On the 17th of January 1746, he was a “ looker on in Vienna" at the battle of Falkirk and with many others whose curiosity had led them to the scene of action, was seized by the victorious rebels and imprisoned in the castle of Doune. After his release he resided a few years at Beith, subsequently at Paisly-rendering himself very useful as an exemplary and faithful minister. During his residence at the latter place he received urgent calls from Dublin, Rotterdami and Dundee He also had an invitation to fill the presidential chair of the College of New Jersey in America to which he had been elected on the 19th of November 1766. This was done at the suggestion of Richard Stockton. A general demurrer by his friends and a special demurrer by his relatives were entered against his acceptance. Ingenious arguments were used to sustain the pleas put in. The delights of his native home-the horrors of
the western wilderness were placed before him in fearful contrast. A very wealthy bachelor relative offered to will him his large estate if he would remain. For a year he declined the proffered chair. During that time his lady caught “the missionary fever" and became anxious to embark for the new world-removing every obstacle with the ingenuity and perseverance peculiar to woman when bent upon the accomplishment of a noble object. On the 9th of December 1767 Mr. Stockton had the pleasure of communicating his acceptance to the trustees of the college which was most joyfully received.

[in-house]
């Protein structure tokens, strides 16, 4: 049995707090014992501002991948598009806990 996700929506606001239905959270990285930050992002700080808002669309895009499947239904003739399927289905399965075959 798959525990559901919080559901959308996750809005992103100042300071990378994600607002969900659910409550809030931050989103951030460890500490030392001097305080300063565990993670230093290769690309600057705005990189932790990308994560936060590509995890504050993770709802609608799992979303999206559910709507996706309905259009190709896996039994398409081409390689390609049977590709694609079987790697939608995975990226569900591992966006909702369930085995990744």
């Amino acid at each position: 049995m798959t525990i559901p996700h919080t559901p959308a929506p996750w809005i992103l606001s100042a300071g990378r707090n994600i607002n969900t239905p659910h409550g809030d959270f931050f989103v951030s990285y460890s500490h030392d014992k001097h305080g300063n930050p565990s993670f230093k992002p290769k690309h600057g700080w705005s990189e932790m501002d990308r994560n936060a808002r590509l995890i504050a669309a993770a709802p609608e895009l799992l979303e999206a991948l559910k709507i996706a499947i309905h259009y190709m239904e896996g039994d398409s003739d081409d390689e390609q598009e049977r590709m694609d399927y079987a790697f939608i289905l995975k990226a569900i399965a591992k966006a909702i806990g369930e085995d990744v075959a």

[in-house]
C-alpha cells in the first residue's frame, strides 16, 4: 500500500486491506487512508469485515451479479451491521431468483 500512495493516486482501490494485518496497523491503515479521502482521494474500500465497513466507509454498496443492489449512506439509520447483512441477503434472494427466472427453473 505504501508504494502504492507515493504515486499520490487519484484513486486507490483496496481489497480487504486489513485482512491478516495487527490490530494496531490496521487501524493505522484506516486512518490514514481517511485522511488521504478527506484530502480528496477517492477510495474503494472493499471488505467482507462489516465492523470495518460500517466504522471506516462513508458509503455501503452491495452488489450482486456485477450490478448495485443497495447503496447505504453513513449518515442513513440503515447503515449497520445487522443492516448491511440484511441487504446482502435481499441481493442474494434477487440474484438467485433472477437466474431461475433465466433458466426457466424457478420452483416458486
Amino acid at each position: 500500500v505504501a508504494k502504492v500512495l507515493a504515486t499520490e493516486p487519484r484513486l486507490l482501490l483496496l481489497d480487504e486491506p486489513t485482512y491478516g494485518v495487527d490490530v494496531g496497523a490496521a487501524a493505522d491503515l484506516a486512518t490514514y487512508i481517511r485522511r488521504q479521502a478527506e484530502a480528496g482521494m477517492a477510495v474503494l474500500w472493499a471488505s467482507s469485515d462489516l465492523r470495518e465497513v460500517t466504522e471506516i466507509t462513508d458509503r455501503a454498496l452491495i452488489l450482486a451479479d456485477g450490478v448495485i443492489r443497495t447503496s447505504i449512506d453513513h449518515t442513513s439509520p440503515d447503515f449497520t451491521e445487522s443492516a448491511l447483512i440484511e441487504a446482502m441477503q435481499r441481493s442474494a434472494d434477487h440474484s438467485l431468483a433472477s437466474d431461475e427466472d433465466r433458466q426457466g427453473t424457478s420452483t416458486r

Early in the ensuing August he arrived with his family and was inaugurated at Princeton on the 17th of that month. His literary fame had been spread through the Colonies and caused an immediate accession of students-a new impetus to the institution-a renovation of the
a empty treasury of the college. He introduced a thorough and har, monious system in all its departments and fully answered the most sanguine anticipations of his warmest friends.
His mode of instruction was calculated to expand the ideas of his students and launch them upon the sea of 'investigation. He expelled the dogmatical and bewildering clouds of metaphysical fatality and mystic physiology that rendered darkness visible in the old schools. He illuminated the minds of his students with the mellow
of scientific truth based upon enlightened philosophy, sound reason, plain common sense and liberal principles. He taught them to explore the labyrinthian avenues of human nature-the vast circuit of their own immortal minds. He raised before them the curtain of the material, moral, physical and intellectual panorama-lucidly demonstrated their harmonious unity of action-perfected by the great Architect of this mighty machinery made for man. He pointed them to the duties they owed to themselves, their fellow men, their country and their God. He awa. kened in their souls the living energies of charity that assimilates man to Deity and prompts him to noble god-like action. He taught them how to live and be useful-how to throw off this mortal coil when the journey of life should end. His instructions were luminous and enriching-his precepts fertilizing as the dew of Hermon.
On the flood tide of a high literary and theological fame he floated peacefully along until the revolutionary storm drove him from the college and the pulpit of his church to a different sphere of action. Before coming to America he understood well the relations between the mother country and the colonies. He was master of civilian philosophy, international law, monarchical policy and the principles of rational freedom. The enrapturing beauties of Liberty and the hideous deformity